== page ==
2. Student assessment and testing
3. Testing methods
4. Construction of multiple-choice items
4.1. Using multiple-choice to test vocabulary
4.2. Using multiple-choice to test grammar
4.3. Using multiple-choice to test reading comprehension
4.4. Using multiple-choice to test listening comprehension
The teaching profession is a very versatile and interesting occupation. It does not only include teaching and preparing lessons but also measuring students' performances and learning success. Therefore, preparing tests and finding ways how to evaluate students' performances is an important part in teaching. Usually, the teacher has to prepare an exam or test him/herself. There are a lot of types of exercises from which a teacher can choose and many ways to create an exam or test.
In this paper, I will, first of all, try to give a short introduction to the theoretical basis of testing and then a brief overview of the different types of exercises.
Since it seems to me that multiple-choice tests are not very popular among German English teachers (although they are quite common as a form of testing in English-speaking countries), this paper is mainly about the construction and the use of multiple-choice tests as a form of testing. It focuses especially on the role of multiple-choice tests at teaching English as a foreign language (from now on EFL) in schools.
I will also discuss the advantages and disadvantages of multiple-choice tests when used in the context of teaching EFL and whether they are a recommendable form of testing students' language abilities.
2. Student assessment and testing
Exercises play an important role in teaching. They are the means by which a teacher can conduct learning processes by focusing on certain language elements such as grammatical structures, vocabulary, etc. through giving a suitable exercise. This function as a "motor of the learning process" is not the only one. The other one is the control function which indicates the success of the students' learning process.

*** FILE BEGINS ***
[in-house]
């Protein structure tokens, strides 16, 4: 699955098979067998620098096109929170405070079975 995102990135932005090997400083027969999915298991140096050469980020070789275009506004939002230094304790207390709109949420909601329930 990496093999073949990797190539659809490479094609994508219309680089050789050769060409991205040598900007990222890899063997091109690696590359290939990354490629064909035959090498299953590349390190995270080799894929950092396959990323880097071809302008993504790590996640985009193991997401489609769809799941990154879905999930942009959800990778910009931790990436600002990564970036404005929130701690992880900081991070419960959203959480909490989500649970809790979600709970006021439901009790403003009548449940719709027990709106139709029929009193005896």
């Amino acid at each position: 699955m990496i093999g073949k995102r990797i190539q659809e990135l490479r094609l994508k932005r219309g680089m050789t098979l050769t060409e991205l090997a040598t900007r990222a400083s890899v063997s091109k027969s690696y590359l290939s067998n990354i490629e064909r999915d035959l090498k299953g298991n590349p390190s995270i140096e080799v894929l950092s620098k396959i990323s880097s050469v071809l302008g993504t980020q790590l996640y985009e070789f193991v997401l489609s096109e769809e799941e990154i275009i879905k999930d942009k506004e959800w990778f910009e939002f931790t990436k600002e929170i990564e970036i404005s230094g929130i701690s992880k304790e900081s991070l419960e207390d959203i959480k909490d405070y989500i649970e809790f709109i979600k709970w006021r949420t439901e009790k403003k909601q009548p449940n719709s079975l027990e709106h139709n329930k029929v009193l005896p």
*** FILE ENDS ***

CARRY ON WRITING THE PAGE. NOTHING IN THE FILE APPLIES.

Reasons for an assessment by the teacher (extrinsic assessment) are:
1. to document the learner's success and his position within a group of learners. This is what is important for parents, potential employers and even the learner himself ("where do I stand?"). Since it comes naturally that a group of learners evolves a feeling for who is good at what, it is not unnatural to document this fact by a teacher.
2. to motivate the learner. Regular assessment can lead to positive learning experiences by creating a sense of accomplishment for the student. A good test or exam can also show the teacher's spirit of fair play and his/her consistency and again provide a good classroom atmosphere.
3. to provide feedback – for both teacher and learner. Testing makes the learner aware of his/her weaknesses and the teacher's objectives . It can show the learner that changing a learning strategy might be necessary or indicate that the teacher might have to change his/her teaching or testing methods when a test doesn't return the expected results.
The disadvantages that might occur with regular extrinsic assessment are on the one hand an overestimation of the learner's results instead of acknowledging the learning process, on the other hand this kind of testing does not focus on subjective learning achievements. Say, if a student with problems in spelling makes 40 mistakes in a dictation test instead of the usual 60, he/she will still get a F because objectively the test was still unsatisfactory although there was an improvement of 20 mistakes less.
Although there are discussions about other forms of testing going on, e.g. self-assessment by the learners themselves, testing learner's performances and skills is still mostly done by teachers.
Therefore, the next chapter will give an overview which testing methods a teacher has as options when preparing exams and tests.
3. Testing methods
Before I start to look at the different testing methods, I would like to mention two criteria which a good test should meet: reliability and validity.
The reliability of a test is the degree of precision with which it evaluates the skill or ability of a learner. One method to test the reliability of a test is to retest, i.e. to give the test again. If the learner gets the same result and ranks at about the same position within the learner group, the test is reliable. Does a test not deliver a reliable result, the reliability can be improved by lengthening, for example. Even if a test meets the criteria of reliability, it does not necessarily measure what it is supposed to measure.
This is what validity measures: the extent to which a test gives us the information we want. There are different methods to test whether a test is valid or not but for our purpose it is simply common sense that is needed. So when constructing a test, the teacher should simply bear in mind: is this really going to test what I want to know ?